We must constantly seek and implement solutions that reduce the disturbance to the ecological balance.
I've always lamented the way in which homeschools duplicate classroom environments, filling tens of thousands of homes with masses of educational books and aids to learning. I believe this places a great demand on our Earth's limited resources, and fuels the damaging effects of consumerism. It's much better to seek low technology, appropriate, Earth-friendly teaching and learning tools and approaches. Limiting the scale and intensity of activities to that which is necessary and no more helped me to achieve this goal. This meant exercising my imagination more, coming up with creative and ingenious ways to replicate classroom learning tools from materials found in the kitchen, laundry, garden and community. I only wish I'd started down this path sooner!
All tools must be matched to the task at hand.
It sounds too sensible to mention, but all too often I weighed in with a method or approach or learning aid that was heavy handed, or more than was necessary to get the job done. I can't count the number of times I've launched into a long explanation only to be told a simple answer or yes or no would have sufficed! Buying a telescope to gaze at the stars when a pair of binoculars would do (plus are useful for many other activities) is the kind of trap that's all too easy to fall into when focusing on those assumed future needs!
We must aim for bare sufficiency as it produces optimal growth; whereas deficiency is stunting and excess imbalances systems.
My children taught me this lesson early in our homeschooling practice. If I ever offered too much activity or information they'd let me know, by slumping in their seats, or by looking tired or grumpy. If I didn't use their prior knowledge skills, understandings or abilities as a learning platform they would appear baffled, confused, tired or grumpy. Getting it just right was always the most efficient method. Observing my children closely and being interested in their lives and conversations gave me the skills to help them achieve optimal growth.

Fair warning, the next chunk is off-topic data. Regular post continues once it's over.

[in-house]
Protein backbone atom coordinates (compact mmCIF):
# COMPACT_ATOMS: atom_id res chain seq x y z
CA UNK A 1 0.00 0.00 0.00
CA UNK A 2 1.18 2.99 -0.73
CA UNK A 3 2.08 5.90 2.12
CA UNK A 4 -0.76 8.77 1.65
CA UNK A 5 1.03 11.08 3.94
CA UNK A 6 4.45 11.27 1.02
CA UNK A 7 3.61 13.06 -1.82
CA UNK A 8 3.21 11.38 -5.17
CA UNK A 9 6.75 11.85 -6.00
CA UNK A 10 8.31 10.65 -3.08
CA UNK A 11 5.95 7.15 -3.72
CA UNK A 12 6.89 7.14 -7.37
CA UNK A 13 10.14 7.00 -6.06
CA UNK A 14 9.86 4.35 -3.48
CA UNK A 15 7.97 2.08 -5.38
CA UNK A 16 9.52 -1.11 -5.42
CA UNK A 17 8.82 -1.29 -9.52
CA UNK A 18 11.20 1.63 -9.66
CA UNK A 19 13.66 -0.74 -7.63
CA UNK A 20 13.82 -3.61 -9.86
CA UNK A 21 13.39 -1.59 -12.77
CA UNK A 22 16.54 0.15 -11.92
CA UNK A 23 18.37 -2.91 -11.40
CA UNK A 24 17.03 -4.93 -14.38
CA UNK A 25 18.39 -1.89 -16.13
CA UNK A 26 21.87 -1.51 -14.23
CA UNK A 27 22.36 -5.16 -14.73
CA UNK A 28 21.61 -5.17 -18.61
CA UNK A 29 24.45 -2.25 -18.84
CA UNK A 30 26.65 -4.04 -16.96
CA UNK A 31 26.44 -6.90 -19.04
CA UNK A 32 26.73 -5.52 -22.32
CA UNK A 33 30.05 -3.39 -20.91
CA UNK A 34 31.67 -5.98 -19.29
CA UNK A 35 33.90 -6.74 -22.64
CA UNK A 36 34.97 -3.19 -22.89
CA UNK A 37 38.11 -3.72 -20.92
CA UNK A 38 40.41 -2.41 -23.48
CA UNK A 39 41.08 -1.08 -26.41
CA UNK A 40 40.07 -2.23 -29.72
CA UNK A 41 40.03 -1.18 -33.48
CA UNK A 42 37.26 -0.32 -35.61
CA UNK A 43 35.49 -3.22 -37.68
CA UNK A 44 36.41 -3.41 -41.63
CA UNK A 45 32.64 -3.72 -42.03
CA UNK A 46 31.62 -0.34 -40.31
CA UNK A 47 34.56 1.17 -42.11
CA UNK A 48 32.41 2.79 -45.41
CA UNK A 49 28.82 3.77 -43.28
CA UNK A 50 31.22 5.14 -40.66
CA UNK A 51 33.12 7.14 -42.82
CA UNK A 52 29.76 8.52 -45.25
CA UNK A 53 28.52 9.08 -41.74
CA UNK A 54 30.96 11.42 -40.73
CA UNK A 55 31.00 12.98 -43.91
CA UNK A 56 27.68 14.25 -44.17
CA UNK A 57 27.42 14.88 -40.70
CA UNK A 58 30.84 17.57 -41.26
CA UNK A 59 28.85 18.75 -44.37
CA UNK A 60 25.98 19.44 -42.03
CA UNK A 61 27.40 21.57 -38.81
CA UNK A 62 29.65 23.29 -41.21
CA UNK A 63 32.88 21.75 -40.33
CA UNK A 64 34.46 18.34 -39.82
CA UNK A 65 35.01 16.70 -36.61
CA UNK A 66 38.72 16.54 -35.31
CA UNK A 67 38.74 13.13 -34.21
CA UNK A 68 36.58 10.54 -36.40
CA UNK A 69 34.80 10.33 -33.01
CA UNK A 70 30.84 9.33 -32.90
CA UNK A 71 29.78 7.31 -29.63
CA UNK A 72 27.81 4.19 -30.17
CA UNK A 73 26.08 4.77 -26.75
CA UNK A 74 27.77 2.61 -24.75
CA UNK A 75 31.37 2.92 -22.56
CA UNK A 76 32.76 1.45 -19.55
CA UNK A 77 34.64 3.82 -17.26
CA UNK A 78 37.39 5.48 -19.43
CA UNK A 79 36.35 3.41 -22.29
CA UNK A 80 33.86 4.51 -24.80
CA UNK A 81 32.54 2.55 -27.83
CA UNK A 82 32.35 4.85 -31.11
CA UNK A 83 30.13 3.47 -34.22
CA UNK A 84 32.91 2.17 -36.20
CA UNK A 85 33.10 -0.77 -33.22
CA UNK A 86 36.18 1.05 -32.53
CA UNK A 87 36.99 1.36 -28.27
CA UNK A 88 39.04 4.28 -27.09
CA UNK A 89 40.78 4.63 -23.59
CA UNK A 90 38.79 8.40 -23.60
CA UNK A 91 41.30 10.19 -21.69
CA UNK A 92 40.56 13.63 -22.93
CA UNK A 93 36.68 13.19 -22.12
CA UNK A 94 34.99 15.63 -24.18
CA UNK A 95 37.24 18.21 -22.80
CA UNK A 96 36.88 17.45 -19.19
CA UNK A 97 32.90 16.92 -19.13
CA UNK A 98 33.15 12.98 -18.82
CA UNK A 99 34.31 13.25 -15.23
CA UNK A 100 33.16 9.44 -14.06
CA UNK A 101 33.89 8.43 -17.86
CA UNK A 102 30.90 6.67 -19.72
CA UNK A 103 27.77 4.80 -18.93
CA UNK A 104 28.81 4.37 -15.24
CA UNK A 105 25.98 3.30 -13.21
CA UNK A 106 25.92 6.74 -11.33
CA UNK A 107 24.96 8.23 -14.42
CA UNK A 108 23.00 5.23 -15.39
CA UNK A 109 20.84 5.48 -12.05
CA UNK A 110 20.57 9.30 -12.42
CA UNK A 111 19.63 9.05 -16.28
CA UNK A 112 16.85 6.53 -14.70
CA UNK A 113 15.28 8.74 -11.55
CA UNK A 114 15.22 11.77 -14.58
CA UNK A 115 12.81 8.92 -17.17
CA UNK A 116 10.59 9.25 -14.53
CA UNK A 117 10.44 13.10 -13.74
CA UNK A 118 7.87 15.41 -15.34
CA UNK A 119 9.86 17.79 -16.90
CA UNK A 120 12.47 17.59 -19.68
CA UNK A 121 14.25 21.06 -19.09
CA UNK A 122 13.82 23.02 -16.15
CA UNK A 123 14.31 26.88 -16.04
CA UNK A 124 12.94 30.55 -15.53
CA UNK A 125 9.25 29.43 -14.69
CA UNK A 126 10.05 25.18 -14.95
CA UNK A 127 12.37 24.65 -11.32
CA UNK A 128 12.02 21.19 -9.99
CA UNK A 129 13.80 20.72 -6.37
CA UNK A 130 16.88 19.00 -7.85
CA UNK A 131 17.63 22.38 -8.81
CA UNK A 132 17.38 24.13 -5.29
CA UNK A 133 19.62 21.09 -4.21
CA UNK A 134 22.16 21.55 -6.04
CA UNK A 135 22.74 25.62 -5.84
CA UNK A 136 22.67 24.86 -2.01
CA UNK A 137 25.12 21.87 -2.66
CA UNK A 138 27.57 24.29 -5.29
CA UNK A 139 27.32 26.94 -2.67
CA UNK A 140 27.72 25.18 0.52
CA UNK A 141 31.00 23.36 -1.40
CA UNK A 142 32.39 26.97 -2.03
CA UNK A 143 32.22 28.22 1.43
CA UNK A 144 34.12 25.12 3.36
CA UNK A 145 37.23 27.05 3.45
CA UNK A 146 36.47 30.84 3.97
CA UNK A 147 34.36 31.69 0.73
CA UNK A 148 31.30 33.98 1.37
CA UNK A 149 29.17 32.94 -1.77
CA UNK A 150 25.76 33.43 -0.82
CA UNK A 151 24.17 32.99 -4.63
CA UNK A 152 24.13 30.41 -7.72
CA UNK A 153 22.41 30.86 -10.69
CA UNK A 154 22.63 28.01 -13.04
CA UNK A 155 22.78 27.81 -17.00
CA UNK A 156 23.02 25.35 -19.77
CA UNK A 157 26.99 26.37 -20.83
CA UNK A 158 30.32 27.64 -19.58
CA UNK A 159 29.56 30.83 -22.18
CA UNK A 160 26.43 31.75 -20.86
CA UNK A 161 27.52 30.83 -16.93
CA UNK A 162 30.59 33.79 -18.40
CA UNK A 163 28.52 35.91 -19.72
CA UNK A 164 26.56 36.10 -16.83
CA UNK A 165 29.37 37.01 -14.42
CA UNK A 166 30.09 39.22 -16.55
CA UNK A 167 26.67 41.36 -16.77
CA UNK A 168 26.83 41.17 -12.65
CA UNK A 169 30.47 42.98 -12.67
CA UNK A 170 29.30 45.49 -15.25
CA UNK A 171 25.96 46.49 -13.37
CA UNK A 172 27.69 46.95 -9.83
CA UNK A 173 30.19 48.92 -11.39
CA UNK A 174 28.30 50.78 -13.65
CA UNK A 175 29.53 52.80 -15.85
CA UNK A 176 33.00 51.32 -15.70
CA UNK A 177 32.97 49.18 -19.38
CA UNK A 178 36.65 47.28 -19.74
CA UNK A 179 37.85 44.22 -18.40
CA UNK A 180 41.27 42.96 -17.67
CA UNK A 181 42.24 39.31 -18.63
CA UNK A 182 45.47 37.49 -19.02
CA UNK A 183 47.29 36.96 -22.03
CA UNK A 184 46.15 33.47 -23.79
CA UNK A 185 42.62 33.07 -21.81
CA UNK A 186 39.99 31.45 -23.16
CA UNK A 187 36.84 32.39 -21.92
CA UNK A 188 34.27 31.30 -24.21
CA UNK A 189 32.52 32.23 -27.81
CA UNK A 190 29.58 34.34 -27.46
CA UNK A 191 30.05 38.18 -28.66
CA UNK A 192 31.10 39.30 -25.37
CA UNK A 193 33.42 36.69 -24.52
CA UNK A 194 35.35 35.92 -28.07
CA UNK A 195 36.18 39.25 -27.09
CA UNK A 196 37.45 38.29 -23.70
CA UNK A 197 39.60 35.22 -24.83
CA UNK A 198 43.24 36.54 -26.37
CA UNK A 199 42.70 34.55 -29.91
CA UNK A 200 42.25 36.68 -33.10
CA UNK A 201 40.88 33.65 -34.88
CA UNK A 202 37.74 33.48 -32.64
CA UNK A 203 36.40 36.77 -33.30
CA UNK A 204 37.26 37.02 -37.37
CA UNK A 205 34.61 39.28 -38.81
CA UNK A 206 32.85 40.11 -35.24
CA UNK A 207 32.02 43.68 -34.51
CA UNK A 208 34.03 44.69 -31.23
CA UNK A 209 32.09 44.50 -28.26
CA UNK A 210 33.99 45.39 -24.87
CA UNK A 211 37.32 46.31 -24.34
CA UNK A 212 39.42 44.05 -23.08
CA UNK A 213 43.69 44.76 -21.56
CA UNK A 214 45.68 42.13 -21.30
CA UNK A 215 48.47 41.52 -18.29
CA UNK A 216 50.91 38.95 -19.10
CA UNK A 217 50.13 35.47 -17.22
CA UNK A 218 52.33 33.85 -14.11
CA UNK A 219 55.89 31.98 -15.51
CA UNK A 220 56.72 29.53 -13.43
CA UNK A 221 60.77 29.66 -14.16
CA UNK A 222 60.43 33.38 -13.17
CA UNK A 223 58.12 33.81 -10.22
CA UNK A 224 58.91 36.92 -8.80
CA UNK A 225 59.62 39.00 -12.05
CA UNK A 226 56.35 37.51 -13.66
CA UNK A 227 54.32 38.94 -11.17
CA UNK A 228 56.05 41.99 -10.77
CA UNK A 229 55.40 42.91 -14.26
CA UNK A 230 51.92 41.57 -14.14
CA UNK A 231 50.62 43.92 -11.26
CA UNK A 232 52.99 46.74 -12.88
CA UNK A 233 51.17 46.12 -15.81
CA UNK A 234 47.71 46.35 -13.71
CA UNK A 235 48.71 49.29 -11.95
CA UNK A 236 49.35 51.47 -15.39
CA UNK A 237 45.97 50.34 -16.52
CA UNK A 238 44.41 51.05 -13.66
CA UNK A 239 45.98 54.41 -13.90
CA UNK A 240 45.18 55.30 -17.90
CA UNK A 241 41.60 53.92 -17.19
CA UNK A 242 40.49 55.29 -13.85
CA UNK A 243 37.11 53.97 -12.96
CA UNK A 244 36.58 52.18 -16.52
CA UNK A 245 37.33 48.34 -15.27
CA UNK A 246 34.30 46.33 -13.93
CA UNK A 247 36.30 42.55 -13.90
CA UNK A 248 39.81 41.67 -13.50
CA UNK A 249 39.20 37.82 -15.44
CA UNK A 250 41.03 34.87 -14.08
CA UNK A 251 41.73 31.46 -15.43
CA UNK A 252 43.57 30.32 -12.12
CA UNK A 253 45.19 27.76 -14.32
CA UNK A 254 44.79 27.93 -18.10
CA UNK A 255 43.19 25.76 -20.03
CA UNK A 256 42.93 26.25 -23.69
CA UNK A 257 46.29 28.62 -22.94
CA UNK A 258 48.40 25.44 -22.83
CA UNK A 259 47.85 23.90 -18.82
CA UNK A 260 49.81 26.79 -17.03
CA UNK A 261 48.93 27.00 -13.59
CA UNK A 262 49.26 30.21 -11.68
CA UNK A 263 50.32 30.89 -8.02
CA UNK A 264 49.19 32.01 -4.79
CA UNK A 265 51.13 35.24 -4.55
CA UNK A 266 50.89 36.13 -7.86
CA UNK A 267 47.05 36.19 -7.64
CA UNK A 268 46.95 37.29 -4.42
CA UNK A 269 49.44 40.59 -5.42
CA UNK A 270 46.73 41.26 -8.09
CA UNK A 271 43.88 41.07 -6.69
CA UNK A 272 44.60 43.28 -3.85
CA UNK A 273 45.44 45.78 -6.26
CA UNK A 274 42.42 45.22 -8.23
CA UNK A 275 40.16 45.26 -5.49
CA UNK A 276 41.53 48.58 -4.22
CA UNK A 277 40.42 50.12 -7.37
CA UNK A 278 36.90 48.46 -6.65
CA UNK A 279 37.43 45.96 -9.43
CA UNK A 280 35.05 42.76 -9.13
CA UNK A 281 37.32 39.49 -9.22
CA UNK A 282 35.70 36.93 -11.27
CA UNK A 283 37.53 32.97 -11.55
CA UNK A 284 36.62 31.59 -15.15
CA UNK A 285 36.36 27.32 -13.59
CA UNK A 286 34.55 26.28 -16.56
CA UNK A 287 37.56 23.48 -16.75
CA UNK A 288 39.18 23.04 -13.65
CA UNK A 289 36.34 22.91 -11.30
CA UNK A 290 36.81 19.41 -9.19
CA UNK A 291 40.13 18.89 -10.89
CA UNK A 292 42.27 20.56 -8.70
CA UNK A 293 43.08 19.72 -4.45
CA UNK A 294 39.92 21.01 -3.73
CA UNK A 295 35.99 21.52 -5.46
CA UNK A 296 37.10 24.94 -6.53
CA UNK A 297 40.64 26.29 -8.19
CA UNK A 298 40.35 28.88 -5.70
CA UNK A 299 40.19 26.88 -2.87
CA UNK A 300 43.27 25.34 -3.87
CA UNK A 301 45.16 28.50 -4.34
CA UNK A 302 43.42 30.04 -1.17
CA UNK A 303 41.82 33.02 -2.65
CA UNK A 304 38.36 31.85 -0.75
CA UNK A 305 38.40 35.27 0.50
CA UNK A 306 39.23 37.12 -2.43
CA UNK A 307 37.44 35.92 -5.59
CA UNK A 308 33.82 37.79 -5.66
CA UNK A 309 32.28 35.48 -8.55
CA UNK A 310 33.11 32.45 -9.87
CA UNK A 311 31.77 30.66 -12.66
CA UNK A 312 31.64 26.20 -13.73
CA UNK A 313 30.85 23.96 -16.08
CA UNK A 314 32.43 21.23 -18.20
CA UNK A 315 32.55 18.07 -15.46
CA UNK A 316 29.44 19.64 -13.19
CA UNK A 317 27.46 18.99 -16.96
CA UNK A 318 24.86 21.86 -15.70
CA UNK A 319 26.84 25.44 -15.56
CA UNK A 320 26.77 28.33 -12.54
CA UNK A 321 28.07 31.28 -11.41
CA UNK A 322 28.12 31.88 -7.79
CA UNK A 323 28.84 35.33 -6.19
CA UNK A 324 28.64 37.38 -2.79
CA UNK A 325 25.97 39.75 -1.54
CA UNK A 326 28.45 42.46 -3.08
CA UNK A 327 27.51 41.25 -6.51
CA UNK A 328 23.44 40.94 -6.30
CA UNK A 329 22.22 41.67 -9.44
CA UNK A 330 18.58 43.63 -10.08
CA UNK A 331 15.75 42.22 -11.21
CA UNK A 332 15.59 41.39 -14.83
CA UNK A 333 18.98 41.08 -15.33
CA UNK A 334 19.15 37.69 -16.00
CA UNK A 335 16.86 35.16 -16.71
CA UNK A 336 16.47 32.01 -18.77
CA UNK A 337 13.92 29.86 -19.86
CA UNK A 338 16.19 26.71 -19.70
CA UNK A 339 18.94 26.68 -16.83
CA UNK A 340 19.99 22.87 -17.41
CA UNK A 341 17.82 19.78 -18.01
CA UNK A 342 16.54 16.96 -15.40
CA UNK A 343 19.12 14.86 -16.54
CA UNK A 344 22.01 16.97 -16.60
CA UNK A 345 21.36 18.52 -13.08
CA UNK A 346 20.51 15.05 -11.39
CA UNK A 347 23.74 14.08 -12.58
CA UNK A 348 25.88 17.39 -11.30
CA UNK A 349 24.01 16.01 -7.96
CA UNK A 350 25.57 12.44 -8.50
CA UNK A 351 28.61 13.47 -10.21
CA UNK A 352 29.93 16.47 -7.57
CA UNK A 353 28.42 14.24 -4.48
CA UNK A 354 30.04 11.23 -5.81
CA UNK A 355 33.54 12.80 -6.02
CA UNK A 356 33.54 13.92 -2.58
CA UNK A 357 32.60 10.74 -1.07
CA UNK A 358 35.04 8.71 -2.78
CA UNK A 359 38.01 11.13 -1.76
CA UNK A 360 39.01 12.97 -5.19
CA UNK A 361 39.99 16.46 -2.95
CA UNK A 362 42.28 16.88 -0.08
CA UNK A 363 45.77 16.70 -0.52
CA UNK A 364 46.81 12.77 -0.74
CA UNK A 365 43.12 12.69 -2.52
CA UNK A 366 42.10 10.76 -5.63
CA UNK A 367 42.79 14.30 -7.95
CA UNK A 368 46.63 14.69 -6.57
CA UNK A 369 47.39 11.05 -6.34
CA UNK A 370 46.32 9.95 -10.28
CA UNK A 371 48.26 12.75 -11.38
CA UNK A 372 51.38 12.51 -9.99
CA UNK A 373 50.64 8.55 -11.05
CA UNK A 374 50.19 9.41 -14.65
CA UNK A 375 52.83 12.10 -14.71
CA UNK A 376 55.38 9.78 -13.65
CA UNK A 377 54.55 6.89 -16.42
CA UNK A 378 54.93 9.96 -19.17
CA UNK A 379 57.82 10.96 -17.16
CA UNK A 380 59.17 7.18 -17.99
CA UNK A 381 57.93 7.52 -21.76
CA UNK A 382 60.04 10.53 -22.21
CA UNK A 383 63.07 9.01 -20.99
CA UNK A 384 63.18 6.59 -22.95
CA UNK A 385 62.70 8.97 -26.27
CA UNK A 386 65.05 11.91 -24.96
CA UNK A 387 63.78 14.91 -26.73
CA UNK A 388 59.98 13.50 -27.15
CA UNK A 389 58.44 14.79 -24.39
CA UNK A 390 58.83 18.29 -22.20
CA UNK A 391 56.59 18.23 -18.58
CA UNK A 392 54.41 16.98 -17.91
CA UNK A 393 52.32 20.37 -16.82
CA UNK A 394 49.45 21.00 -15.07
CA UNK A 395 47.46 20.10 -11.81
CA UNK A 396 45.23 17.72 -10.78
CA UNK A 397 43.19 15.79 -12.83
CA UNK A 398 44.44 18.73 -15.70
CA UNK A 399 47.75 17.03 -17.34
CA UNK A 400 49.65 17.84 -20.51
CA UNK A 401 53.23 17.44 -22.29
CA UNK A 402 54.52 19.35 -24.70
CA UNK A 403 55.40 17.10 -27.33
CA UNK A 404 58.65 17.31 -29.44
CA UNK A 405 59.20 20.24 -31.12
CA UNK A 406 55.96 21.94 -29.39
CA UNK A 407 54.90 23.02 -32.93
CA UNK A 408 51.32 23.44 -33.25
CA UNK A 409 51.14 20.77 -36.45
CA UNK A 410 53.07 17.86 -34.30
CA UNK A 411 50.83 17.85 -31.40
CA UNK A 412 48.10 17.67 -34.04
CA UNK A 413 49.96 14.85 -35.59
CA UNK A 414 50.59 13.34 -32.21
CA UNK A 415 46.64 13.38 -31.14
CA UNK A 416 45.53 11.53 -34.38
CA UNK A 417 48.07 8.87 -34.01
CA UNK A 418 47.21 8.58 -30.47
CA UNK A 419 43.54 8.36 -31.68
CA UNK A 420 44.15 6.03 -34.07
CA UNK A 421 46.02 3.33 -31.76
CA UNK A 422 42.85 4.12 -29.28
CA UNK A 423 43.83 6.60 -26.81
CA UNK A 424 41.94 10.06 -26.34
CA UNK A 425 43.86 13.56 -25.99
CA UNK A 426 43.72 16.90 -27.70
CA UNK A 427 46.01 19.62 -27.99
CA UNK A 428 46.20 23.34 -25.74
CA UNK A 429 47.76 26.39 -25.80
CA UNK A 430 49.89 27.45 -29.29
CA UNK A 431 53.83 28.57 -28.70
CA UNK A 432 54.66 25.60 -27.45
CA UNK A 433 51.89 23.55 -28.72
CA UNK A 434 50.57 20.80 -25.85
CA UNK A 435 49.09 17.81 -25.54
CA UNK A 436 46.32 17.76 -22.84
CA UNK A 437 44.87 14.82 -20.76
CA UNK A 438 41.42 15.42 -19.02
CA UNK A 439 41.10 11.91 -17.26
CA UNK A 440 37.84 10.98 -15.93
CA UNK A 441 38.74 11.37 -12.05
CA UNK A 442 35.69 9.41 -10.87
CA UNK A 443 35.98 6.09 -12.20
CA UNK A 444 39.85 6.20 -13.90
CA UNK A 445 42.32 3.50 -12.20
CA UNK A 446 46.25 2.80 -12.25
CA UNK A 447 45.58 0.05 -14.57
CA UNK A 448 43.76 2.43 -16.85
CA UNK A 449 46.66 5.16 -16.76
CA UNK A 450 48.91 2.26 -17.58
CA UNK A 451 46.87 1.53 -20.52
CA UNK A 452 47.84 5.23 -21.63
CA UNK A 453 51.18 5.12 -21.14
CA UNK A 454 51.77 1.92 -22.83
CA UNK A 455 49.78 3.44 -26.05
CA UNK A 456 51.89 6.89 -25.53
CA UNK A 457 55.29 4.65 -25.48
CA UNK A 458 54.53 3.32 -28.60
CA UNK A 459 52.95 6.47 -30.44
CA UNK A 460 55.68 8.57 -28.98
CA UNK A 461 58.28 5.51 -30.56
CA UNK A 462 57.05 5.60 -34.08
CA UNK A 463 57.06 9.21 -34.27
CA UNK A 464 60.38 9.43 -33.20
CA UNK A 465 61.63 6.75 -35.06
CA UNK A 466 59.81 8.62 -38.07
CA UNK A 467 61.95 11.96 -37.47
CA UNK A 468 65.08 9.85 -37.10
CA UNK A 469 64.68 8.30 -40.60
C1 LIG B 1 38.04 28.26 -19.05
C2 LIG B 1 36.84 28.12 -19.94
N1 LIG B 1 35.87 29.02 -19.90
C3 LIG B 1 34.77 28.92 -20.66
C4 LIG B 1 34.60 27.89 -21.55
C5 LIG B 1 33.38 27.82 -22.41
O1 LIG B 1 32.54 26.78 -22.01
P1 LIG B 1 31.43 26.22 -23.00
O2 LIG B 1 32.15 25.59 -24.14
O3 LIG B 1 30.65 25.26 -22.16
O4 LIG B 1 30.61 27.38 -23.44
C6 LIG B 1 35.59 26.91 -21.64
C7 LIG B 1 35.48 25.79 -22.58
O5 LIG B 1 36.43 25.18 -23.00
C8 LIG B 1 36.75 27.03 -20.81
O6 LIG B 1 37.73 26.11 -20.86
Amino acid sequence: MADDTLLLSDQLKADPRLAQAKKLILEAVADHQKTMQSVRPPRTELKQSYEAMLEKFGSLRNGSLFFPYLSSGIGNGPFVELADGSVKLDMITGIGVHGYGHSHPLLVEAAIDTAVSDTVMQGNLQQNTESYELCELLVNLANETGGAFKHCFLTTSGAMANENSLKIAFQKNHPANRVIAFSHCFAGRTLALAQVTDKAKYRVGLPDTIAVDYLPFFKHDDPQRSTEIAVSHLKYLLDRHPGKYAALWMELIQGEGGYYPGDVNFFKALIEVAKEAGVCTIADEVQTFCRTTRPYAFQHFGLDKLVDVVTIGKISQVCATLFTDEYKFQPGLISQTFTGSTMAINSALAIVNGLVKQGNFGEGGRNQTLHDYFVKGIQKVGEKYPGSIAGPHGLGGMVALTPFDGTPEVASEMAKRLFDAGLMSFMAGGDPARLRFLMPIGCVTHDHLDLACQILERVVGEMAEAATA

Each dollar we spend is a vote for the way we want others to shape the world. We can reclaim how we shape the world by spending our dollars ethically and wisely, or by not spending/earning them at all. Spending less reduces resource use and the need to earn. Always look for the cheapest solutions - they are usually the most cost effective and offer the best quality of life.
It took me a long time to realise that my spending was sending a message to everyone around me about what I truly valued, not what I said I valued! This mirroring finally sunk in and using my grey matter to create alternative solutions and my muscles to do the work I eventually replaced the satisfaction felt from instant gratification with a much more sustainable sense of well-being. We made games instead of buying them, investigated local landscapes thoroughly instead of going on holidays to distant locations, devised our own arithmetic problems to solve instead of buying maths books written by other people. It became easier with practice.
We must work to keep activities small and within scale. They should work for us, not against us or our needs and wants.
Early in our homeschooling practice I confronted a long held belief that projects started must be finished. It didn't hold true for my children who continually and happily abandoned games, projects and activities at any stage of completion. I began to see that the learning is embedded in the process not the product or result. Often the lessons learned are not those originally intended by the creation of the activity. And many of the lessons were subconscious ones, things we don't even know we are learning at the time! We began to value all activity as ones enriched with learning objectives, most hidden from view, but there, nonetheless. Keeping activities small and within scale reduced the level of wasted time and resources.